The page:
The history of film animation in Australia is pretty dire. Mostly, I assume, because the resources aren’t there to produce feature length movies. Even today there’s a real dearth of local animated features. There’s a fair amount of animated shorts and cartoon ads and so on but the country’s first animated feature didn’t come until 1972’s Marco Polo Jr. (which was not a success) and there hasn’t been much since. Not long after that debut, though, in 1977 came Dot and the Kangaroo which was the first big animated success and became an intrinsic part of Australian kid culture in the eighties.
Dot and the Kangaroo was made by Yoram Gross, a pretty interesting fellow in his own right. A Polish-Jewish Holocaust survivor, he made haste to Israel soon after WWII and made a trade in documentary and newsreel camera work before finding his way to animation. In 196,1 he made Israel’s first animated feature, with the stop-motion puppetry of Joseph the Dreamer. His next movie, the comedy One Pound Only set Israel’s box office record for 1964. After the Six Day War in 1967 he decided that’s enough war for a lifetime, and moved with his family to Australia. He continued making experimental film shorts and ads until he made Dot and the Kangaroo and went on to become Australia’s premiere animator during the eighties and into the nineties.
A key to the visual appeal of Dot and the Kangaroo is in how it bypassed a lot of the cost problems of producing animated features by incorporating animated characters into live action backgrounds, laying animation cels over generic footage of native Australian bushland. At the time, Australian film in general was reckoning with colonial legacies and a burgeoning sense of non-English Australian identity that was coming through in movies like Picnic at Hanging Rock, Storm Boy, The Cars that Ate Paris, Mad Max and the Ozploitation genre. Dot and the Kangaroo presents a chipper version of those post-colonial themes for kids; one that says, sure, we can fit in here.
Dot and the Kangaroo’s a simple film but it’s sweet and it plays well with that live action/cartoon hybrid that Disney was playing with in films like Pete’s Dragon. Even though it was clearly made on the cheap, it’s charming and effective. Yoram Gross Productions decided to follow up this hit movie in 1979 with The Little Convict (or, in some markets, Toby and the Koala) a tale that’s aesthetically regressive in a bunch of ways. It trades charming character design for a shift toward ugly realism, and its story of Australia’s settlement trades whimsical storytelling for dry historical recitation. The film tries to drum up moments of excitement with pointless song sequences but they tend to have a stultifying effect on the movie.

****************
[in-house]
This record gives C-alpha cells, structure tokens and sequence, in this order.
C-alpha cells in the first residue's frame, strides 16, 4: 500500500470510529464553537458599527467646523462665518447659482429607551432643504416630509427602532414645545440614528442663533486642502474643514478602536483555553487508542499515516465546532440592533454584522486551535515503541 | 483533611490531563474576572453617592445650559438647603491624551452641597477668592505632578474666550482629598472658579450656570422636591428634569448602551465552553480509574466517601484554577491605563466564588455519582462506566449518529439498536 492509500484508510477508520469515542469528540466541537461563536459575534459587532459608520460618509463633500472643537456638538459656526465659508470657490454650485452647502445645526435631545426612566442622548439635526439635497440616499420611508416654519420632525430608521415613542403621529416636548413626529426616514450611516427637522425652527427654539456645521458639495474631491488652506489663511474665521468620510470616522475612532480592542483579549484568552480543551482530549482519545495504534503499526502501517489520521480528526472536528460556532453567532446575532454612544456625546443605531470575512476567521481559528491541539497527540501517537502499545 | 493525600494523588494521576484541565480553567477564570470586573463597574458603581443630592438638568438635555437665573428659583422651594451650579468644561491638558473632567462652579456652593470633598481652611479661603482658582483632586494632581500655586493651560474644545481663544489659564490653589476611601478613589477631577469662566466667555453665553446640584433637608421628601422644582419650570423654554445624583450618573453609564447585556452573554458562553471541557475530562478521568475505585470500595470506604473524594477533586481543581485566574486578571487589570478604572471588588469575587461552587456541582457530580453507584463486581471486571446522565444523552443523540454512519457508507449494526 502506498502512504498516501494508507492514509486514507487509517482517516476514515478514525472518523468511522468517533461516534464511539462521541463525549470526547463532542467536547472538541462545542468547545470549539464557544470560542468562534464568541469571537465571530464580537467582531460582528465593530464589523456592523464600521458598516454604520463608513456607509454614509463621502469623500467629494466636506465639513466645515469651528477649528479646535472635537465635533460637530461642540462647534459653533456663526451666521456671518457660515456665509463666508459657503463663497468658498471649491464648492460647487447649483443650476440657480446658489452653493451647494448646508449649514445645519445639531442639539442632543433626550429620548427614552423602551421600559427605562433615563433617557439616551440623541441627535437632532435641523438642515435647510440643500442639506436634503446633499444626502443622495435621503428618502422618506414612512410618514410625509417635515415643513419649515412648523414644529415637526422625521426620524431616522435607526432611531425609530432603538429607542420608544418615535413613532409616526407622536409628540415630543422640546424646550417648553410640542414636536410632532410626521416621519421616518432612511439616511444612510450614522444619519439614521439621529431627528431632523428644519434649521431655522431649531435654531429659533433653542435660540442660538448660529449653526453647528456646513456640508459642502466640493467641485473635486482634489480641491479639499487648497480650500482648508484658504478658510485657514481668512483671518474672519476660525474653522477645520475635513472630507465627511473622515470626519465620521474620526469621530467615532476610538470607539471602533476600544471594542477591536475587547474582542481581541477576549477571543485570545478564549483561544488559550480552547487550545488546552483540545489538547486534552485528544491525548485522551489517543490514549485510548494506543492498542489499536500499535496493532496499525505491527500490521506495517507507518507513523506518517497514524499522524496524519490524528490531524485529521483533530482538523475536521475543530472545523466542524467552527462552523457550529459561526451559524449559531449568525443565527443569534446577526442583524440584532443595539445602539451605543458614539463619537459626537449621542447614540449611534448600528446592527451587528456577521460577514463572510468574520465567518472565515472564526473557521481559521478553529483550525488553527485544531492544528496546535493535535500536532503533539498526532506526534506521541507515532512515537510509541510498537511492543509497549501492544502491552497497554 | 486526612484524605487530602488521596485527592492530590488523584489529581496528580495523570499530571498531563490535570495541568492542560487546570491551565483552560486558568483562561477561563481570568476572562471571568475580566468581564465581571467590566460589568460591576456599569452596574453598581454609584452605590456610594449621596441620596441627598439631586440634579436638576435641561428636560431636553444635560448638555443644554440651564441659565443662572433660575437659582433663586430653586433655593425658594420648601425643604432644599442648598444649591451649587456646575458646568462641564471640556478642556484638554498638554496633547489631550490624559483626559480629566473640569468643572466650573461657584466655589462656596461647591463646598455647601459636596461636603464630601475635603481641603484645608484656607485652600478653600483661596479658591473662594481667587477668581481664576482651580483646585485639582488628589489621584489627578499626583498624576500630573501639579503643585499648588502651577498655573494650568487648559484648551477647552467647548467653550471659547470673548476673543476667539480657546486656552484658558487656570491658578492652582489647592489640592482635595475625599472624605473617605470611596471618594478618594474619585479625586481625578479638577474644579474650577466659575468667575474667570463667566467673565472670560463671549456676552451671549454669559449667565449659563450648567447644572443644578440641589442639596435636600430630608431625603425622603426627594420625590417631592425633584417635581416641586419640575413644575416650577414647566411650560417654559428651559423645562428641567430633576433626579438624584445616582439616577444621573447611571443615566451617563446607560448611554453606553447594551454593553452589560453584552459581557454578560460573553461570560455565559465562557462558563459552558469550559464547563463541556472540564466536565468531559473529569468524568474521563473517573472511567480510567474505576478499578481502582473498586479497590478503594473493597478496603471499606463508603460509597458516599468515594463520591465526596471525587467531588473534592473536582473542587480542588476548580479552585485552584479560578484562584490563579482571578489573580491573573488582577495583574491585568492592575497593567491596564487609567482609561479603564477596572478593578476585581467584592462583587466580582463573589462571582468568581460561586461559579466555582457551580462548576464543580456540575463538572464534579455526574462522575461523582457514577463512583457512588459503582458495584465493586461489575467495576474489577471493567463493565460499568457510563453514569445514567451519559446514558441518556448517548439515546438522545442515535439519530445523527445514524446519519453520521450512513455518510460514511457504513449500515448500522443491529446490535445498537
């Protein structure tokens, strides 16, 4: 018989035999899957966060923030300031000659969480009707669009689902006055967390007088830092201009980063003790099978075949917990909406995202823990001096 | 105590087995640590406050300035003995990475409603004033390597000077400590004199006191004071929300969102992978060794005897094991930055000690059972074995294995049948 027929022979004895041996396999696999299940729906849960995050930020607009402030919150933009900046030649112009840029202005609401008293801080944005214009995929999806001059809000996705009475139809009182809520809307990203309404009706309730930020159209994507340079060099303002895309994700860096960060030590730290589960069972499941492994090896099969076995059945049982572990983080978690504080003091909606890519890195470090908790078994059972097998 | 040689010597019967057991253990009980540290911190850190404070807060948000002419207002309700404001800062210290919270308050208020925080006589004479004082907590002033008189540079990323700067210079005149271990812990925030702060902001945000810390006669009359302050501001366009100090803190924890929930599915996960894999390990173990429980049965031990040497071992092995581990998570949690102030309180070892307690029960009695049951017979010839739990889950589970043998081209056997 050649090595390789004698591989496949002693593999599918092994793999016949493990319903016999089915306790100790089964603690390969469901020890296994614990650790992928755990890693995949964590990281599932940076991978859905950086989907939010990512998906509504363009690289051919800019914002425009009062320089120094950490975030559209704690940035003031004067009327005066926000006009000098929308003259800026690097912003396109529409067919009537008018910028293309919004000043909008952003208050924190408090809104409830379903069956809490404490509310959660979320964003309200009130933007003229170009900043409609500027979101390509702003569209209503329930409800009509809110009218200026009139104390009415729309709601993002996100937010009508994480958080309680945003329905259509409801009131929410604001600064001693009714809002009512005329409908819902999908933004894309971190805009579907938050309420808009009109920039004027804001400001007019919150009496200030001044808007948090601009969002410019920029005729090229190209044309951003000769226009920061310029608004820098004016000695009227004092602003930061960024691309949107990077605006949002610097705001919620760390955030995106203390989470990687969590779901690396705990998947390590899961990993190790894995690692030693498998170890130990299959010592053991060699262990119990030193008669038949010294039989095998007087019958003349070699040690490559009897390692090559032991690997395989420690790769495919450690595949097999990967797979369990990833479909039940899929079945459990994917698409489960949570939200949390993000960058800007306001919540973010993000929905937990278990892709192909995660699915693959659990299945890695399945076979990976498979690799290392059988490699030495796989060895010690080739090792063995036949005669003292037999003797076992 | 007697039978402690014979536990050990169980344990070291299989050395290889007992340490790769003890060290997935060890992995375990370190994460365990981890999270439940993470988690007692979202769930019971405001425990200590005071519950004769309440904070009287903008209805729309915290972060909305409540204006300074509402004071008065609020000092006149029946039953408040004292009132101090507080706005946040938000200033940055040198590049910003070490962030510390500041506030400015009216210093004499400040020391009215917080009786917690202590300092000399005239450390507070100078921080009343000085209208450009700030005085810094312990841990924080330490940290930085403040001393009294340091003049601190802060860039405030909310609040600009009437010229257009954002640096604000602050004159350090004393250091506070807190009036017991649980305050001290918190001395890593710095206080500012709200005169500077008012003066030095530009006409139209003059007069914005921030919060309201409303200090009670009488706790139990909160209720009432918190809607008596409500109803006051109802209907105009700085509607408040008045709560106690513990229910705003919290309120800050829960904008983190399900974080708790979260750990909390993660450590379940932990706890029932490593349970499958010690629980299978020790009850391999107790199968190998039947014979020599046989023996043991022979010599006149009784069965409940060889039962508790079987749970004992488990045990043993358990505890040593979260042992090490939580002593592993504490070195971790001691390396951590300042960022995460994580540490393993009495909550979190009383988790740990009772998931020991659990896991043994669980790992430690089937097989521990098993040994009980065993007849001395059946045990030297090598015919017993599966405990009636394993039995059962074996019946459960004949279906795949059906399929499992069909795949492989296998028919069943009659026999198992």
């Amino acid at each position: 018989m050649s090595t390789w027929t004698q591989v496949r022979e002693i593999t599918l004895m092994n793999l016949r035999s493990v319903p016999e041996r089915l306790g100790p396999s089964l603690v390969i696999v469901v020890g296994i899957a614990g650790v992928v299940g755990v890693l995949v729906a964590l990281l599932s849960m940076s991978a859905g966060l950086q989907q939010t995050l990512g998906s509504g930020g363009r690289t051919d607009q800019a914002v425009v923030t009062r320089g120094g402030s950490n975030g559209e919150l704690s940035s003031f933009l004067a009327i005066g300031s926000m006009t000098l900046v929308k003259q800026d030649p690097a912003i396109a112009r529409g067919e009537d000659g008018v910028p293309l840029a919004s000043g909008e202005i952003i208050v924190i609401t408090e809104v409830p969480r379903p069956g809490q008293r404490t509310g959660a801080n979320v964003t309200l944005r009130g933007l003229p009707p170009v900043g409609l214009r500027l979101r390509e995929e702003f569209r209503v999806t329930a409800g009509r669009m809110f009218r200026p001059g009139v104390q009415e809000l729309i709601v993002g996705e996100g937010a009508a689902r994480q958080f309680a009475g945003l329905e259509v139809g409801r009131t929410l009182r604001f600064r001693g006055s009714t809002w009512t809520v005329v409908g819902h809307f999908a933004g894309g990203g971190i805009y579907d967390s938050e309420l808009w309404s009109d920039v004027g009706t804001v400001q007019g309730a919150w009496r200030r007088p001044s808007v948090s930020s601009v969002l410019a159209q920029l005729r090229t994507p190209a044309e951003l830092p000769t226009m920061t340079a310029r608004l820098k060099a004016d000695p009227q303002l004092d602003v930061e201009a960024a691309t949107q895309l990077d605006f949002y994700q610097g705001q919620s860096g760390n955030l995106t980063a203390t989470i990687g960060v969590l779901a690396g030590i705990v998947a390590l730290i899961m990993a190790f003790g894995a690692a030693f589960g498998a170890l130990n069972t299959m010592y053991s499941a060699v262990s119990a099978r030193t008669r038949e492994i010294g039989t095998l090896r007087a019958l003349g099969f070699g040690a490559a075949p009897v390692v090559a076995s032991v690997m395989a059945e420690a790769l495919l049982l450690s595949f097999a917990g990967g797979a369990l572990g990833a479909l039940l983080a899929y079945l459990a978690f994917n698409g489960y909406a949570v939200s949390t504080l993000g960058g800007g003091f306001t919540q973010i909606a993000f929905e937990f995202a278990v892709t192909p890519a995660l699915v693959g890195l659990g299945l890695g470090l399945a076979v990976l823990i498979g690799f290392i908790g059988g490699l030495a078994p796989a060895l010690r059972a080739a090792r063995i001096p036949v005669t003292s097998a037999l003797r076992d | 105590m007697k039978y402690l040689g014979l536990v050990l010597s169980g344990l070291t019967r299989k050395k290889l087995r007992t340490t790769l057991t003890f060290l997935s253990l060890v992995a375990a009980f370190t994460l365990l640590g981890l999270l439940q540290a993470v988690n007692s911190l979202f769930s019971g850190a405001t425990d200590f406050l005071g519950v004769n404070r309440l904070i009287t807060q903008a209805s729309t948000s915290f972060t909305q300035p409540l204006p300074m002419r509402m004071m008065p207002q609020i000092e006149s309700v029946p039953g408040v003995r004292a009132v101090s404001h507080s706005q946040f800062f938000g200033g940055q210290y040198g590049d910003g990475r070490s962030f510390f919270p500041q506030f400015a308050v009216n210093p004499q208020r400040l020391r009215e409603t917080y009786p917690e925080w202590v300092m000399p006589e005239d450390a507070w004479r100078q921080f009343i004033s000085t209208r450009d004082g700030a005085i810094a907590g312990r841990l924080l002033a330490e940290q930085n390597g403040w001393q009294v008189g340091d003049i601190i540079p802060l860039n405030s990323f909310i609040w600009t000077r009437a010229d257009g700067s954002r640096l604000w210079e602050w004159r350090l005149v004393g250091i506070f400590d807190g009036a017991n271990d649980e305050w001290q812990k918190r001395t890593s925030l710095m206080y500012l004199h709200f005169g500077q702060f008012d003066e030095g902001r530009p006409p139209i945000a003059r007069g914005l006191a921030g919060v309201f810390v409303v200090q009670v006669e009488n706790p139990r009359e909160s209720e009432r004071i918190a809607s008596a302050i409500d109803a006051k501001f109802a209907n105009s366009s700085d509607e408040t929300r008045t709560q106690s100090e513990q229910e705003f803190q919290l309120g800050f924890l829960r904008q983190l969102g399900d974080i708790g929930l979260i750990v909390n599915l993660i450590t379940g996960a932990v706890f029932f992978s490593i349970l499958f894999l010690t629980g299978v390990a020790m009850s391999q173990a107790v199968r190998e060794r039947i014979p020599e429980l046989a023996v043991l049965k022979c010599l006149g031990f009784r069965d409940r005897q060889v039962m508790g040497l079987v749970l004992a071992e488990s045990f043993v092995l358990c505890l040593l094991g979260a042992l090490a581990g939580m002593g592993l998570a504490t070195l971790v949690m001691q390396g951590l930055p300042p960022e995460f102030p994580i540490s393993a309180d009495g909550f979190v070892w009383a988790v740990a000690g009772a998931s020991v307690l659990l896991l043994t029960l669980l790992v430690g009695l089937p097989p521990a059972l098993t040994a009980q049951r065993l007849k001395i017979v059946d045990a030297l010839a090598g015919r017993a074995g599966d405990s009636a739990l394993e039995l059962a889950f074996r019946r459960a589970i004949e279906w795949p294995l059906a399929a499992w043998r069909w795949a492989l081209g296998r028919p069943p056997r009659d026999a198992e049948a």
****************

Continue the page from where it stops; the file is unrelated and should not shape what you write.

The Little Convict opens with the live action framing device of then-beloved Australian entertainer Rolf Harris (ugh*) at a seaside carnival doing his singing schtick. He does some magic tricks and introduces himself as narrator, before holding up a drawing of a colonial-era ship that the viewer falls into like a cut-rate Dick Van Dyke in Mary Poppins. Harris is on the cartoon ship, which is part of The First Fleet – the flotilla of English convict ships that settled Australia. The ship harbours in Botany Bay and we are introduced to the characters: little urchin Toby, a bunch of gentle and caring convicts and the mean, evil policemen.
It quickly becomes apparent that the integration of live action and animation will be janky as hell. While there’s a fair bit of animated storytelling happening with cels placed over landscape footage, the Rolf Harris scenes are almost always cutaways to him without animation. He easily could have shot his parts in a couple of days. The animation quality is about that of a b-grade Hanna-Barbera cartoon, repetitious and charmless.
The story plays out like a colonial version of a Dickens story, complete with a plucky little waif and a kindly, grandfatherly pickpocket. Toby befriends a joey (baby) koala after the mean cops shoot the joey’s mother. Later he befriends an Aboriginal boy and they team up to break a convict out of jail. A governor has a Scrooge-like change of heart when he realises the goodness of the convicts and the mean old policemen get punished. I feel like a lot of research must have gone into the story and that the characters must actually be based on historical record, because everybody’s always inserting facts into conversation. This is a cartoon where everybody just talks and nothing much happens. The entertainment comes in cuts to the cute joey’s hijinks, occasional sea shanties and “funny” Irishmen.
As a dull follow-up to Dot and the Kangaroo, The Little Convict was not a success. Yoram Gross Productions went back to the well to make seven Dot sequels during the eighties. In the early nineties the studio really hit big with a film and TV series of Blinky Bill, based on the classic children’s books which are kind of like Australia’s Winnie-the-Pooh or Wind in the Willows. Gross will be remembered for these things and that’s great, because The Little Convict deserves to be forgotten.
*Let’s just take a moment here to acknowledge that Rolf Harris is a persistent presence in this movie and that’s reason enough not to watch it. For those that don’t know him, Harris was an Australian entertainer who gained international fame from the 1950s onward for his friendly songs, comedy and as a beloved TV host. He was a pop culture icon. It turns out he was also a sexual predator of children.